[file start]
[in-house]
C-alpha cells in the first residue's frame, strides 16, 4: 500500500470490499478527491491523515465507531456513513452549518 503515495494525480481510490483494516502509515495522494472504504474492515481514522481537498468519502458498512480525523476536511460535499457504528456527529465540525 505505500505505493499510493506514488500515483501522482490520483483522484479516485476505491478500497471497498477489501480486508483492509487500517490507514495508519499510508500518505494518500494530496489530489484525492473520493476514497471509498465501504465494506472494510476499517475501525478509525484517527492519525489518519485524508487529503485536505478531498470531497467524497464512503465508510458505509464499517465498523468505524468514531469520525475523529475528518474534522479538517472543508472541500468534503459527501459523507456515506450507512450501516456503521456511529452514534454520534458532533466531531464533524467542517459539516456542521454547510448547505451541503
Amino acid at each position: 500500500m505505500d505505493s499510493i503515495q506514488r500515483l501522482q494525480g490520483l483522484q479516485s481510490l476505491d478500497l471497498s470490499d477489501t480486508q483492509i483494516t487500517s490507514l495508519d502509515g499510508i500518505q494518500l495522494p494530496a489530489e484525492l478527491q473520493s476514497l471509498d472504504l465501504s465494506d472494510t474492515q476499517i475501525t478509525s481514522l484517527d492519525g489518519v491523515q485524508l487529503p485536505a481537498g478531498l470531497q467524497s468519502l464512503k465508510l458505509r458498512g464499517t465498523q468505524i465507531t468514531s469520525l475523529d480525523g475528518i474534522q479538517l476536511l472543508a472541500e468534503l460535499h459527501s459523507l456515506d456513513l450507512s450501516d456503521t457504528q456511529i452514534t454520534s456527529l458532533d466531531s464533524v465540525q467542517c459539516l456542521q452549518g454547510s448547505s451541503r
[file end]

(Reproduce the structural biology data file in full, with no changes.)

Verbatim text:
[in-house]
C-alpha cells in the first residue's frame, strides 16, 4: 500500500470490499478527491491523515465507531456513513452549518 503515495494525480481510490483494516502509515495522494472504504474492515481514522481537498468519502458498512480525523476536511460535499457504528456527529465540525 505505500505505493499510493506514488500515483501522482490520483483522484479516485476505491478500497471497498477489501480486508483492509487500517490507514495508519499510508500518505494518500494530496489530489484525492473520493476514497471509498465501504465494506472494510476499517475501525478509525484517527492519525489518519485524508487529503485536505478531498470531497467524497464512503465508510458505509464499517465498523468505524468514531469520525475523529475528518474534522479538517472543508472541500468534503459527501459523507456515506450507512450501516456503521456511529452514534454520534458532533466531531464533524467542517459539516456542521454547510448547505451541503
Amino acid at each position: 500500500m505505500d505505493s499510493i503515495q506514488r500515483l501522482q494525480g490520483l483522484q479516485s481510490l476505491d478500497l471497498s470490499d477489501t480486508q483492509i483494516t487500517s490507514l495508519d502509515g499510508i500518505q494518500l495522494p494530496a489530489e484525492l478527491q473520493s476514497l471509498d472504504l465501504s465494506d472494510t474492515q476499517i475501525t478509525s481514522l484517527d492519525g489518519v491523515q485524508l487529503p485536505a481537498g478531498l470531497q467524497s468519502l464512503k465508510l458505509r458498512g464499517t465498523q468505524i465507531t468514531s469520525l475523529d480525523g475528518i474534522q479538517l476536511l472543508a472541500e468534503l460535499h459527501s459523507l456515506d456513513l450507512s450501516d456503521t457504528q456511529i452514534t454520534s456527529l458532533d466531531s464533524v465540525q467542517c459539516l456542521q452549518g454547510s448547505s451541503r